World View: Syria Holiday Ceasefire Broken on First Day

This morning's key headlines from
  • A so-called 'truce' in Syria lasts only nanoseconds
  • U.N. alarmed as ethnic violence grows in western Burma (Myanmar)

A so-called 'truce' in Syria lasts only nanoseconds

Lakhdar Brahimi, who recently replaced Kofi Annan as the United Nations envoy to Syria, entered the world of Alice in Wonderland last week by begging all sides in Syria to agree to a ceasefire for the three-day Muslim holiday this weekend. Of course both sides said they'd agree, but there was barely any ceasefire at all, with each side blaming the other for breaking the truce. There was fighting across Syria, and there was a car bombing in Damascus that the Bashar al-Assad regime blamed on the opposition. However, the al-Assad regime has lied repeatedly about almost everything, and has set off car bombs themselves and blamed them on the opposition, so it's quite possible that Friday's car bombing was perpetrated by the regime. Either way, the whole cease-fire thing was a joke. Like Kofi Annan's farcical six-point peace plan, the cease-fire just makes things worse in Syria by providing the al-Assad regime cover to continue their massacres of innocent women and children in their beds. Reuters

U.N. alarmed as ethnic violence grows in western Burma (Myanmar)

The United Nations is expressing alarm at the level of ethnic and religious violence, which has substantially surged in the last four days, in Rakhine State in Western Burma. There was a burst of violence in June (see "11-Jun-12 World View -- Burma (Myanmar) declares state of emergency over Buddhist/Muslim violence"), triggered by an alleged rape of a Buddhist Rakhine girl by Muslim Rohingyas. But this new wave of violence and massacres is much worse, leaving dozens killed, almost 2000 homes destroyed, and thousands of refugees. Many Rohingyas have put to sea in boats hoping to reach Bangladesh, but Bangladesh already has hundreds of thousands of Rohingyas in squalid refugee camps, and has now closed its borders to fleeing Rohingya refugees. 

The Rohingya have a darker skin than Burmese, and they speak a Bengali dialect. They are, for all practical purposes, a stateless ethnic group, living on the Bangladesh-Burma border, but rejected by both countries. In fact, Burma refuses to identify the Rohingya as a unique ethnic group, preferring to call them Bengali, and referring to them as illegal immigrants from Bangladesh. Burma is almost entirely a Buddhist state, including the Rakhine ethnic group that make up most of the population of Rakhine state.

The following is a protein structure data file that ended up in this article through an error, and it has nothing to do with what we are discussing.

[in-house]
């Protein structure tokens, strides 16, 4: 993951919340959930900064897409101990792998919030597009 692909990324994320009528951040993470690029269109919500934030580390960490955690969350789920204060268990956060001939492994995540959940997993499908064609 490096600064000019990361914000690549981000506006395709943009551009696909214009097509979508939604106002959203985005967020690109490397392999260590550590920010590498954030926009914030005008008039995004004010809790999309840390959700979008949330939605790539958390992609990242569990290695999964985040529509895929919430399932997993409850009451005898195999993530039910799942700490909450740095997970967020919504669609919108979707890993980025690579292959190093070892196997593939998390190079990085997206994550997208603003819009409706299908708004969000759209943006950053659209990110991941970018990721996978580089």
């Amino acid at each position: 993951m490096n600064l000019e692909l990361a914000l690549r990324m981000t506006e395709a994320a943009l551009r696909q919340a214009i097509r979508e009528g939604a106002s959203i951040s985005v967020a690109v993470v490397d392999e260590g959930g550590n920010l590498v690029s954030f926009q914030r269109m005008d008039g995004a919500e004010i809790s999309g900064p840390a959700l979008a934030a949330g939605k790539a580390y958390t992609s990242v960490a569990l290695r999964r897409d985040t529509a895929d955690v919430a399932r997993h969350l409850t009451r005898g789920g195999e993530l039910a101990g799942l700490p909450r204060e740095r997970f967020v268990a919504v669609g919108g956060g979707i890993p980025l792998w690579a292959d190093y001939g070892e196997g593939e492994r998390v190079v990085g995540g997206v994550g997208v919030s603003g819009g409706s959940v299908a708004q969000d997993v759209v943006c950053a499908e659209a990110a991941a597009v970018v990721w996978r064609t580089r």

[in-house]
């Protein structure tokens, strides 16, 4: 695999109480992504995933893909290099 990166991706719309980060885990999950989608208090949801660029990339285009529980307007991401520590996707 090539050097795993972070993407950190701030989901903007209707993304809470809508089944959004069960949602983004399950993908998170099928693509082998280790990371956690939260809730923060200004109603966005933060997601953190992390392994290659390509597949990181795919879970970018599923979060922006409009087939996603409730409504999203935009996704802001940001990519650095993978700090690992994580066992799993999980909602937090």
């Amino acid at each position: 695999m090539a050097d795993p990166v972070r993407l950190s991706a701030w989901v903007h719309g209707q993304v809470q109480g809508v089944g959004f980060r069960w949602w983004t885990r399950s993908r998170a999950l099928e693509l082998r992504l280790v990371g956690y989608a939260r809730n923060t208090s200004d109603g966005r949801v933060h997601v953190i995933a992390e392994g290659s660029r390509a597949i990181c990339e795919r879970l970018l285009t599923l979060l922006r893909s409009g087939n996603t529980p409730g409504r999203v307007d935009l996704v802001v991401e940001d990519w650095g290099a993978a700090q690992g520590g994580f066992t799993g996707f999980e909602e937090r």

This presents a good opportunity to explain further the Generational Dynamics concept of a crisis civil war. A number of people have questioned why I keep saying that a crisis civil war in Syria is impossible, and that the conflict going on there could fizzle at any time. As I've explained many times, a non-crisis war comes from the politicians, rather than from the people. The Syrian conflict is being driven by president Bashar al-Assad, and if he were to step down, it's quite possible that the conflict would fizzle immediately.

But clearly that's not what we're seeing in Rakhine State. There is no politician, to my knowledge, who is driving this conflict. If Burma's president Thein Sein were to step down, it would not affect one bit the fighting between Muslim Rohingya and Buddhist Rakhine. Another difference is that you don't see the U.N. sending envoys like Kofi Annan or Lakhdar Brahimi to Burma to negotiate a cease-fire -- who would they negotiate with?

Rohingya-Rakhine conflict is coming from the people, and it's not going to fizzle out. In fact, it's very close to exploding into a full-scale crisis civil war. BBC and AP

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